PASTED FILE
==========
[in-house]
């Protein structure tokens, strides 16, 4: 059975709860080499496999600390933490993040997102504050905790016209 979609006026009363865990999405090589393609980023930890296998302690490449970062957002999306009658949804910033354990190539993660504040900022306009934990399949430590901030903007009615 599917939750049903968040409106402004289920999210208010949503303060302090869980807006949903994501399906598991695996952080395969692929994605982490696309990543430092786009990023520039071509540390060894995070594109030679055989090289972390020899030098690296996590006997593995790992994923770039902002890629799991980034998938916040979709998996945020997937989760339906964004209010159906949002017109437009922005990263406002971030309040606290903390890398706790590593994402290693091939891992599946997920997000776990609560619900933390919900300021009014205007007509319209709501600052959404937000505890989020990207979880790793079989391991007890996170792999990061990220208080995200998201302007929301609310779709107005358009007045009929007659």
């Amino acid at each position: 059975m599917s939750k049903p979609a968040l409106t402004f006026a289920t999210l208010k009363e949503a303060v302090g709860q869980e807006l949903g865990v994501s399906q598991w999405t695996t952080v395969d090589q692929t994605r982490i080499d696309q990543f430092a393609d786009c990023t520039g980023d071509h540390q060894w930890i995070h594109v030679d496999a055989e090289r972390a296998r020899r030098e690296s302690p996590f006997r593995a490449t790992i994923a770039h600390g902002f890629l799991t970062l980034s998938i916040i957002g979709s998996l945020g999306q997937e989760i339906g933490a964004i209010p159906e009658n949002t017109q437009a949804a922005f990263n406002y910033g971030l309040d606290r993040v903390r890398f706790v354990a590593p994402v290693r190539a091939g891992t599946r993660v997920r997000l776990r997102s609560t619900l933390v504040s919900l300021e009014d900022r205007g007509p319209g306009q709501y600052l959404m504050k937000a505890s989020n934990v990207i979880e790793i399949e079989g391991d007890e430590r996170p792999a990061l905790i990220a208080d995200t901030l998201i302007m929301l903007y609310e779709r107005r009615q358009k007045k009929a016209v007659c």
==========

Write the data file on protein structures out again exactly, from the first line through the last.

[in-house]
């Protein structure tokens, strides 16, 4: 059975709860080499496999600390933490993040997102504050905790016209 979609006026009363865990999405090589393609980023930890296998302690490449970062957002999306009658949804910033354990190539993660504040900022306009934990399949430590901030903007009615 599917939750049903968040409106402004289920999210208010949503303060302090869980807006949903994501399906598991695996952080395969692929994605982490696309990543430092786009990023520039071509540390060894995070594109030679055989090289972390020899030098690296996590006997593995790992994923770039902002890629799991980034998938916040979709998996945020997937989760339906964004209010159906949002017109437009922005990263406002971030309040606290903390890398706790590593994402290693091939891992599946997920997000776990609560619900933390919900300021009014205007007509319209709501600052959404937000505890989020990207979880790793079989391991007890996170792999990061990220208080995200998201302007929301609310779709107005358009007045009929007659």
């Amino acid at each position: 059975m599917s939750k049903p979609a968040l409106t402004f006026a289920t999210l208010k009363e949503a303060v302090g709860q869980e807006l949903g865990v994501s399906q598991w999405t695996t952080v395969d090589q692929t994605r982490i080499d696309q990543f430092a393609d786009c990023t520039g980023d071509h540390q060894w930890i995070h594109v030679d496999a055989e090289r972390a296998r020899r030098e690296s302690p996590f006997r593995a490449t790992i994923a770039h600390g902002f890629l799991t970062l980034s998938i916040i957002g979709s998996l945020g999306q997937e989760i339906g933490a964004i209010p159906e009658n949002t017109q437009a949804a922005f990263n406002y910033g971030l309040d606290r993040v903390r890398f706790v354990a590593p994402v290693r190539a091939g891992t599946r993660v997920r997000l776990r997102s609560t619900l933390v504040s919900l300021e009014d900022r205007g007509p319209g306009q709501y600052l959404m504050k937000a505890s989020n934990v990207i979880e790793i399949e079989g391991d007890e430590r996170p792999a990061l905790i990220a208080d995200t901030l998201i302007m929301l903007y609310e779709r107005r009615q358009k007045k009929a016209v007659c």